State Safety Office Probing RDU Death
Posted August 1, 2007
Updated August 2, 2007
Morrisville, N.C. — State investigators are now looking into what led to the death of a ground crewman in the ramp area of Raleigh-Durham International Airport Tuesday night.
"We will be piecing (the accident) together and try to reconstruct what happened," said Kevin Beauregard with the North Carolina Occupational Safety and Health Division.
Lufuluabo Kalonji, 43, a flight service clerk, was killed near Gate C23 sometime before 9 p.m. in an accident involving a plane and a baggage tug, said John Hotard, spokesman for American Eagle Airlines in Fort Worth, Texas.
Fleet service clerks work on the ramp, load baggage and perform similar tasks, he said.
Investigators will look at a number of safety concerns, including whether Kalonji was trained to properly use the baggage tug and whether the equipment malfunctioned, Beauregard said.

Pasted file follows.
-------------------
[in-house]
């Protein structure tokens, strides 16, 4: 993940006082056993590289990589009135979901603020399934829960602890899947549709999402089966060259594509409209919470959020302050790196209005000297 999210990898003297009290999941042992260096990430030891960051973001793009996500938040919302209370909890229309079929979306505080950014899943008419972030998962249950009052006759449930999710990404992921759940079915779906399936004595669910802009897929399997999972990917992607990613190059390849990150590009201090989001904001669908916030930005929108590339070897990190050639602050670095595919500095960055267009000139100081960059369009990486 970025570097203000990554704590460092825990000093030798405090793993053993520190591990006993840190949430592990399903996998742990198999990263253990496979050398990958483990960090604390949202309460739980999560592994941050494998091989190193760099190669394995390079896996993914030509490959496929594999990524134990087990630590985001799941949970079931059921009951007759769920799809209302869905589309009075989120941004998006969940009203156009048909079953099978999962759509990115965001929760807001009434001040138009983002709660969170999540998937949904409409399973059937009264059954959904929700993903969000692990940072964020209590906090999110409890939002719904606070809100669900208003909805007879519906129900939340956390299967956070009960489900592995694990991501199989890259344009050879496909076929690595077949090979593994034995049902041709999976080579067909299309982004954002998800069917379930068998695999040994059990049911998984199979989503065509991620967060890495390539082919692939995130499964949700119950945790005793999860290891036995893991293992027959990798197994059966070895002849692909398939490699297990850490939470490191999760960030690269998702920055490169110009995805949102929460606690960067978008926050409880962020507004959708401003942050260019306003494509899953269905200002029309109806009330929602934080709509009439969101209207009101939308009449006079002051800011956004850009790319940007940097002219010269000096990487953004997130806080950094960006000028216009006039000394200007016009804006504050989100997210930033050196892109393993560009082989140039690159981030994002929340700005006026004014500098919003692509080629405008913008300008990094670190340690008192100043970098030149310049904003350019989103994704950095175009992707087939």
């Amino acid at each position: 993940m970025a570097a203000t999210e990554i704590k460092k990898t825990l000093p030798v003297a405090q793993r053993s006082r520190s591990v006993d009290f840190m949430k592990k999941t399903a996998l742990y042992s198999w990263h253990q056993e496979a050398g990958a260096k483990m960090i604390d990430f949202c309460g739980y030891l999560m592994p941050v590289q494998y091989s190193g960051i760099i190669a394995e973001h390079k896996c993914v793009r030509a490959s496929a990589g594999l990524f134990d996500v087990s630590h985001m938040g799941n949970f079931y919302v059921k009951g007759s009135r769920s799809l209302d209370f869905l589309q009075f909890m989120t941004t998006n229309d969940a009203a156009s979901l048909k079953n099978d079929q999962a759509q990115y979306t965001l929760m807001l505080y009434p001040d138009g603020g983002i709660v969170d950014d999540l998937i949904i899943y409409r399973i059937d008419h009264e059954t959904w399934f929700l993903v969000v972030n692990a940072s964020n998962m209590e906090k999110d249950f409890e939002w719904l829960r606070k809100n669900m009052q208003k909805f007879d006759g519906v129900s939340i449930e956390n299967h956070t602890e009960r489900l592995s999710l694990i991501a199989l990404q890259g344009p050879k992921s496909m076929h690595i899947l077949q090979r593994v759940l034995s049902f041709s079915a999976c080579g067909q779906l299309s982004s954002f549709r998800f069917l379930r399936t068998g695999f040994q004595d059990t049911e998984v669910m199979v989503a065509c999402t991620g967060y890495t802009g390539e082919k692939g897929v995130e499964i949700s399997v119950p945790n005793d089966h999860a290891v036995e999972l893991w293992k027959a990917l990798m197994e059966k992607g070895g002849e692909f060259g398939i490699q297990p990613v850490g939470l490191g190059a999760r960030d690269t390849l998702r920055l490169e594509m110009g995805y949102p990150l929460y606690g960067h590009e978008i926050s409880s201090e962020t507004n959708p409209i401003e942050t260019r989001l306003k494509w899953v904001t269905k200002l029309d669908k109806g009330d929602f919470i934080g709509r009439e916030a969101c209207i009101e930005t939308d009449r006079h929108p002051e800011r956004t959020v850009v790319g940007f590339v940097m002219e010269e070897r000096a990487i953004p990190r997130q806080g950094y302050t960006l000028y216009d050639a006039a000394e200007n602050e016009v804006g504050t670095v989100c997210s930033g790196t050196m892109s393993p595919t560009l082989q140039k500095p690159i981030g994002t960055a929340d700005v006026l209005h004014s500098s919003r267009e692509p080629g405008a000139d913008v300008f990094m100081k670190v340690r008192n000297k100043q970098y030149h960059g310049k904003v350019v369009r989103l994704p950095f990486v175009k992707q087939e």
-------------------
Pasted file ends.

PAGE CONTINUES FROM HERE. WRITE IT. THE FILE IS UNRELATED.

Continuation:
He also said there is no definite time frame on how long an investigation could last and that he believes there might have been witnesses working in the area who could help assist investigators.
American Eagle is conducting its own investigation into the accident, an airline spokesman said Wednesday.
Airline employees were shocked by Kalonji's death, but did not wish to speak with WRAL on Wednesday.
Airline President Peter Bowler issued a statement Wednesday morning offering his condolences.
“I know that a tragedy like this affects every member of the Eagle family and that our hearts go out to the Kalonji family, friends, and to our Eagle colleagues in Raleigh-Durham,” Bowler said.
Kalonji is survived by his wife and a young daughter.
American Eagle established a fund for the family at the American Airlines Federal Credit Union. Donations can be sent to American Airlines Federal Credit Union, Attention: Kalonji Family Fund, P.O. Box 155489, Fort Worth, TX 76155-0489.
RDU International spokeswoman Colleen Fischvogt said Tuesday's accident was rare at RDU. The last fatal accident there was about 10 years ago and involved a construction worker, she said.
Contact with objects or equipment is the second-leading cause of workplace fatalities in the United States, according to the U.S. Department of Labor. In 2005, 5,700 workers died on the job. Forty-three percent of those deaths were related to transportation incidents.